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Angels beams bear beauty behold beneath blessed blest breast breath bright clouds cold comfort dark dead death deep delight doth dust earth eternal face fair faith fall Father fear fire flowers friends give glorious glory grace grave grief hand hast hath head hear heard heart Heaven heavenly hill holy hope hour human HYMN land leaves light live look Lord mind morn move Nature never night o'er once pain pass past peace pleasure poor praise pure rest rise round seek shade sight silent sing sleep smile soft sorrow soul sound speak spirit spring stars sweet tears tell Thee Thine things Thou Thou art thought unto voice winds wings wonders
第 27 頁 - Fear no more the frown o' the great; Thou art past the tyrant's stroke; Care no more to clothe and eat; To thee the reed is as the oak : The sceptre, learning, physic, must All follow this, and come to dust. Fear no more the...
第 215 頁 - Then kneeling down, to Heaven's eternal King, The saint, the father, and the husband prays: Hope "springs exulting on triumphant wing," That thus they all shall meet in future days, There ever bask in uncreated rays, No more to sigh, or shed the bitter tear, Together hymning their Creator's praise. In such society, yet still more dear; While circling time moves round in an eternal sphere.
第 233 頁 - Ye ice-falls! ye that from the mountain's brow Adown enormous ravines slope amain — Torrents, methinks, that heard a mighty voice, And stopped at once amid their maddest plunge! Motionless torrents ! silent cataracts ! Who made you glorious as the gates of Heaven Beneath the keen full moon ? Who bade the sun Clothe you with rainbows? Who, with living flowers Of loveliest blue, spread garlands at your feet ? — God! let the torrents, like a shout of nations, Answer! and let the ice-plains echo,...
第 101 頁 - Fairest of stars, last in the train of night, If better thou belong not to the dawn, Sure pledge of day, that crown'st the smiling morn With thy bright circlet, praise him in thy sphere, While day arises, that sweet hour of prime. Thou sun, of this great world both eye and soul, Acknowledge him thy greater ; sound his praise In thy eternal course, both when thou climb'st, And when high noon hast gained, and when thou fall'st.
第 28 頁 - And, when I am forgotten, as I shall be, And sleep in dull cold marble, where no mention Of me more must be heard of, say, I taught thee, Say, Wolsey, that once trod the ways of glory, And sounded all the depths and shoals of honour, Found thee a way, out of his wreck, to rise in ; A sure and safe one, though thy master miss'd it— Mark but my fall, and that that ruin'd me.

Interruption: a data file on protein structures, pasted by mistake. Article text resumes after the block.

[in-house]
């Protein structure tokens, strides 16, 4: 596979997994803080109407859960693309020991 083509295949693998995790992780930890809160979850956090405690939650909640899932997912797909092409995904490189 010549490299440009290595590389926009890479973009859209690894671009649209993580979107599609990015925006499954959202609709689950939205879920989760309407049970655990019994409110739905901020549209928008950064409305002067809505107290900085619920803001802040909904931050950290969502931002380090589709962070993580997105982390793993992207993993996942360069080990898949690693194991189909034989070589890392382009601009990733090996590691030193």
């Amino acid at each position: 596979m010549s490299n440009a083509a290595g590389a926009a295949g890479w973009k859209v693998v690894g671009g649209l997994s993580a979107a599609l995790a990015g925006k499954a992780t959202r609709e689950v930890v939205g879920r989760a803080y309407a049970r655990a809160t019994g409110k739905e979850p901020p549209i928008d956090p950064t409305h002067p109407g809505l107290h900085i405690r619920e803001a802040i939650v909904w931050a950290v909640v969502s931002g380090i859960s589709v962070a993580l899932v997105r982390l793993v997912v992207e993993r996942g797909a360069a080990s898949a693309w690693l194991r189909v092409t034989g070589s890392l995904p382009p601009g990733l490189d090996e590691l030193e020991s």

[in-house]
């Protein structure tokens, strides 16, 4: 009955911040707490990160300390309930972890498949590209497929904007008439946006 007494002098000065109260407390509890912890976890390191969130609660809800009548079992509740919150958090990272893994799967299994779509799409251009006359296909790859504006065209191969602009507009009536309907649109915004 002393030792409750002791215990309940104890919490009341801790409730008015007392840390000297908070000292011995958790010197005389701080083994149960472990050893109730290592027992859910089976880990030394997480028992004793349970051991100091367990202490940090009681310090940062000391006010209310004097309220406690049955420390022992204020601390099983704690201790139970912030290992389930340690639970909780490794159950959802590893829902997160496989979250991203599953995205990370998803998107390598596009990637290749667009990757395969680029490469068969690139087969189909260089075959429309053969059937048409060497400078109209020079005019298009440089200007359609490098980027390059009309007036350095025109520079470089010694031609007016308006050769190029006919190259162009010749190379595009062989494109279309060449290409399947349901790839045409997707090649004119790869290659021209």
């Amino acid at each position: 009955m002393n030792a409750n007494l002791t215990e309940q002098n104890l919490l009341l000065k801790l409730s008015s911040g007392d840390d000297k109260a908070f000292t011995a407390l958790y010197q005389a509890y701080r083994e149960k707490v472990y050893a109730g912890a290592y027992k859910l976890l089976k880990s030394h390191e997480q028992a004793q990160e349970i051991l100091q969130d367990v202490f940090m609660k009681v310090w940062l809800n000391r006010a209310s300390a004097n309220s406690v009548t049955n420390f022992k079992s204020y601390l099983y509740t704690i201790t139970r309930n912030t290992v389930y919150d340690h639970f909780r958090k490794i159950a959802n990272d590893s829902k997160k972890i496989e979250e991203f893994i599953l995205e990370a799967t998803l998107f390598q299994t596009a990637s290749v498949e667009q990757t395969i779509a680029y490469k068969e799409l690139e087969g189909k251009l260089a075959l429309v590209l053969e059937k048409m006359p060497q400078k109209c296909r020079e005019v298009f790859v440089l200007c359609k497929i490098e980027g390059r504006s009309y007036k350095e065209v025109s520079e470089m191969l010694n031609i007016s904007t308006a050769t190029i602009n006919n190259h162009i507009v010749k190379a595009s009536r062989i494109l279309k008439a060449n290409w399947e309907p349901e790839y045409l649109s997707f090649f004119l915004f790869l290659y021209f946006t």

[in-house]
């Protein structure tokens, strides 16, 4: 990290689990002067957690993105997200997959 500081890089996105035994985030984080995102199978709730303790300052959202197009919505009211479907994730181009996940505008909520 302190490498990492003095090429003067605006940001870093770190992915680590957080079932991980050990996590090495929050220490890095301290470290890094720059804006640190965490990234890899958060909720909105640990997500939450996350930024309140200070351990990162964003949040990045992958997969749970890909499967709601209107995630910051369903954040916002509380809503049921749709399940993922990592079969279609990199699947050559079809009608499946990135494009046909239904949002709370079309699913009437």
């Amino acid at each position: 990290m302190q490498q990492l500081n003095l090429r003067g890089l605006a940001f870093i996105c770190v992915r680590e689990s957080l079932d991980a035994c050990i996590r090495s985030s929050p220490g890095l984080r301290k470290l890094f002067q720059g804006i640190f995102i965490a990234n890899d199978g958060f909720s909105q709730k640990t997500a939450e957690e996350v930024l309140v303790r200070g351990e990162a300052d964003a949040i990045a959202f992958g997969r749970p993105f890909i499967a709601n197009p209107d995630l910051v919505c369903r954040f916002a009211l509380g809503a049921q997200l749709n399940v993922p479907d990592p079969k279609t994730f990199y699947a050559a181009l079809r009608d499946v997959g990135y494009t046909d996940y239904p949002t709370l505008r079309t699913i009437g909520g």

第 102 頁 - Join voices, all ye living souls ; ye birds, That singing up to Heaven-gate ascend, Bear on your wings and in your notes his praise. Ye that in waters glide, and ye that walk The earth, and stately tread, or lowly creep ; Witness if I be silent, morn or even, To hill or valley, fountain or fresh shade, Made vocal by my song, and taught his praise. Hail, universal Lord ! be bounteous still To give us only good ; and if the night Have gathered aught of evil or concealed, Disperse it, as now light dispels...
第 167 頁 - When even at last the solemn hour shall come, And wing my mystic flight to future worlds, I cheerful will obey; there, with new powers, Will rising wonders sing. I cannot go Where universal love not smiles around, Sustaining all yon orbs, and all their suns; From seeming evil still educing good, And better thence again, and better still, In infinite progression.
第 101 頁 - Air, and ye Elements the eldest birth Of Nature's Womb, that in quaternion run Perpetual Circle, multiform ; and mix And nourish all things, let your ceaseless change Vary to our great Maker still new praise.
第 362 頁 - Let us be patient! These severe afflictions Not from the ground arise, But oftentimes celestial benedictions Assume this dark disguise. We see but dimly through the mists and vapors; Amid these earthly damps What seem to us but sad, funereal tapers May be heaven's distant lamps.
第 358 頁 - THE melancholy days are come, the saddest of the year, Of wailing winds, and naked woods, and meadows brown and sere. Heaped in the hollows of the grove, the autumn leaves lie dead ; They rustle to the eddying gust, and to the rabbit's tread ; The robin and the wren are flown, and from the shrubs the jay, And from the wood-top calls the crow through all the gloomy day. Where are the flowers, the fair young flowers...